Sparklines – Lining Up the Points

In this blog post I’ll walk through some of the ways you can use sparklines in Excel 2010 using sample sparklines from the book store demo file:


In the above example we have sales for each year, the cost of sales, and net profit for that year all divided by the category of book.  One of the things you can do with sparklines in Excel 2010 is to stick them in cells above or below each other and have the points line up.  Doing this will allow you to see trends for multiple fields in a related way.


Here I’ve taken the table, hooked up sparklines to it, and broke it out into a dashboard like sheet.  This conveys the trend of sales and profit for each year for past 10 years.  The sales are represented by the line sparkline, and the profit is the win / loss sparkline below it.  You can see in some places, like romance, that even though sales have fallen, we still turned a profit … and the opposite is true for sports.

Axis options can make a big difference here.  Right now the axis for the sparkline group is set to automatic, so each sparkline is showing the trend for its data, if we make the sparklines share a single axis, you can also tell which category has more sales than others:


In this example, mystery has traditionally had a lot more sales than history, but now they are about the same.  To create something like this isn’t too hard in Excel:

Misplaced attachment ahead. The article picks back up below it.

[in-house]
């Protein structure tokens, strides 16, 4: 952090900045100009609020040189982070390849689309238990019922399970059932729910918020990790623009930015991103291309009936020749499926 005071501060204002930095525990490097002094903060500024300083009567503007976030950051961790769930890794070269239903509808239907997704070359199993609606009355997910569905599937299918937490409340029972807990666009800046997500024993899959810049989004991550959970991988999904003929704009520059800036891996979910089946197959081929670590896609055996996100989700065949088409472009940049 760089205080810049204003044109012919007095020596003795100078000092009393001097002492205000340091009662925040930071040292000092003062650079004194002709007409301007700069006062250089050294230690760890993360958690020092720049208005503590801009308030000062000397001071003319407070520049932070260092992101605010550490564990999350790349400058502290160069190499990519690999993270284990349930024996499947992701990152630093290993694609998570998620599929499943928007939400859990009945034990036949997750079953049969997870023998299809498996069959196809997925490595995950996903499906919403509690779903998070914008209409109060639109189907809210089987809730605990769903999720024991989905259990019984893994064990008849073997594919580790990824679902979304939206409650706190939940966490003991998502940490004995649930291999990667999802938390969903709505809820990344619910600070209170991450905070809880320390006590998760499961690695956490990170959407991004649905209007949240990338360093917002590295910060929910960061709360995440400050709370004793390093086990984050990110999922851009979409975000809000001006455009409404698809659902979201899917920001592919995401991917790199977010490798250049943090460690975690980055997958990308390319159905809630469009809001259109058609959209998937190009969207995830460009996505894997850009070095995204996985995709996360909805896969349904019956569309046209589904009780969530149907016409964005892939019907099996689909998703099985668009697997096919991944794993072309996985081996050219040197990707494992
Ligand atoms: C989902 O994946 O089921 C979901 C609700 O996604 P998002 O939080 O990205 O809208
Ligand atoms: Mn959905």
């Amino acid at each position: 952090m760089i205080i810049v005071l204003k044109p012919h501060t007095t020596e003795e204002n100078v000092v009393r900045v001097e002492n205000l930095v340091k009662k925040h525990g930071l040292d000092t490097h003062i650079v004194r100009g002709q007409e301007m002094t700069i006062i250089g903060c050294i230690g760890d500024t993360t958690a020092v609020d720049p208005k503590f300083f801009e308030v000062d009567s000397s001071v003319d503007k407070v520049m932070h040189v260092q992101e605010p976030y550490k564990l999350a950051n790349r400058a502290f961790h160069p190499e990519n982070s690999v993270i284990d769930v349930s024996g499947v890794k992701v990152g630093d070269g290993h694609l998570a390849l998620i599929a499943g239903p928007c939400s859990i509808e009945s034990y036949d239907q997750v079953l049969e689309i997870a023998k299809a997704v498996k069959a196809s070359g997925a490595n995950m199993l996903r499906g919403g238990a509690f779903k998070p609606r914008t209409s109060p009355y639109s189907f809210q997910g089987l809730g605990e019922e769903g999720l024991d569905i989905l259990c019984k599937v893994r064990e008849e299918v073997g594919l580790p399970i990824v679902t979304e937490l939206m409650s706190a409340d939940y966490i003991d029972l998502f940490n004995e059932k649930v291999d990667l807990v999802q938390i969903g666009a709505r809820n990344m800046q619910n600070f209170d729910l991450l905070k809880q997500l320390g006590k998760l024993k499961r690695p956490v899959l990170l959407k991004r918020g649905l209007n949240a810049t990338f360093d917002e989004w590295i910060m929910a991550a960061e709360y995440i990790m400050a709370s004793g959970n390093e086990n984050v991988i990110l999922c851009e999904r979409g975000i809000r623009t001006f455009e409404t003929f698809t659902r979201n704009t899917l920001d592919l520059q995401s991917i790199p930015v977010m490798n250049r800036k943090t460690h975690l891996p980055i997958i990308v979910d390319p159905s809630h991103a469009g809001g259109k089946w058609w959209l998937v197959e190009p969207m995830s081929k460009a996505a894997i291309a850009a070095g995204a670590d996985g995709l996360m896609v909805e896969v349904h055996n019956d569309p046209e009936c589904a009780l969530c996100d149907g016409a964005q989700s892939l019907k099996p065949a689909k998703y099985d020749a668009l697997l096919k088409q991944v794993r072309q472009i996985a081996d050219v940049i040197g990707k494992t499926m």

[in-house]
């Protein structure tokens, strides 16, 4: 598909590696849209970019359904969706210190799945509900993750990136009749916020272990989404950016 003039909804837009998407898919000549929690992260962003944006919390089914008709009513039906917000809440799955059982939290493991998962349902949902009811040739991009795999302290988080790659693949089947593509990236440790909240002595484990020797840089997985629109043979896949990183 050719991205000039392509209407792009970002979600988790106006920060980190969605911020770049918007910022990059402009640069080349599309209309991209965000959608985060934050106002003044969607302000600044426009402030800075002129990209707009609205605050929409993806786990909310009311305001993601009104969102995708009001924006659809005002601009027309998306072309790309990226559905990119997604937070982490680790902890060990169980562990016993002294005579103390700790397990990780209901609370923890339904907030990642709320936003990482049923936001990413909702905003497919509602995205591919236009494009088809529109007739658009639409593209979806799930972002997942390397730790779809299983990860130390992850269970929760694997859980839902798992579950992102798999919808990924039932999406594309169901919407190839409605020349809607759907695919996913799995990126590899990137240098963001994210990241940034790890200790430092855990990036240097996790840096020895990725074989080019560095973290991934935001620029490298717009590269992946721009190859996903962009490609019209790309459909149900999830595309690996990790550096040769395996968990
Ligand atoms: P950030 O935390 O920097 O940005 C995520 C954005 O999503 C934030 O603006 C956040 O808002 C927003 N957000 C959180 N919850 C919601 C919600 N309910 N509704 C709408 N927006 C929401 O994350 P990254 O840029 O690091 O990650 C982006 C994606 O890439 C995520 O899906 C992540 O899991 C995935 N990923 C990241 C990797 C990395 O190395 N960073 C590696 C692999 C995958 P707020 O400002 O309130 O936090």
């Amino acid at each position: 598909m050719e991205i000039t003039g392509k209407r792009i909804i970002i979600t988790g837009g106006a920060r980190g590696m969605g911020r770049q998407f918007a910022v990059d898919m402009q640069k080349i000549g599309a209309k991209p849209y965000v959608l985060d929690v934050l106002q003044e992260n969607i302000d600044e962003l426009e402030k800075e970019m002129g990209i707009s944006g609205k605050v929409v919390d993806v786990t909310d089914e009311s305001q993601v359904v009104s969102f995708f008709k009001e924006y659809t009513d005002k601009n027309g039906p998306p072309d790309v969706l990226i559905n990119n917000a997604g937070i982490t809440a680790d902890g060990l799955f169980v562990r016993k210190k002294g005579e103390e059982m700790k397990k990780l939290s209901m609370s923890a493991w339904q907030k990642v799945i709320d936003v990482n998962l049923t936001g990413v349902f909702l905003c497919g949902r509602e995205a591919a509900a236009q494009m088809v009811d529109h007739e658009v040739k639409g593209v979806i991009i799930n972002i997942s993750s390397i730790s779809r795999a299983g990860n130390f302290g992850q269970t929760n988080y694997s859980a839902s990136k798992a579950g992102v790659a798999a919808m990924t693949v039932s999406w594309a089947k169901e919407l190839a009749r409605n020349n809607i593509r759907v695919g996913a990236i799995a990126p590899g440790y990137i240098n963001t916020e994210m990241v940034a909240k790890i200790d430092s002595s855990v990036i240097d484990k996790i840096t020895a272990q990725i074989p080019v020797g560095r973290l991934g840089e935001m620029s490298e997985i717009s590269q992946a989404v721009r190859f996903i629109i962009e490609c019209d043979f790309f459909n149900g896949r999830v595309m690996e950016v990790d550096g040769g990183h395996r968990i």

Here you can see that the line sparklines and win / loss sparklines are just one cell above the other and their points line up.  One other thing to note here is that I’ve added conditional formatting after the end of the win / loss sparkline.  There are upcoming blog posts on the new conditional formatting features, so more details to come on that.  You can vary the design of this a lot, and format the cells around and the sparkline cell itself to show highs and lows:


In the first example above, the number is in the cell with the sparkline.  Since sparklines in Excel sit in the cell like data bars and icon sets, numbers can exist with them in the same cell.  In the second example they are in the cells next to the sparkline, color coded to match the high and low point … and the last example shows the original table with the sparklines embedded in line with the data.

And on that note I’ll wrap up the sparkline post for today, still a couple more coming this week, stay tuned!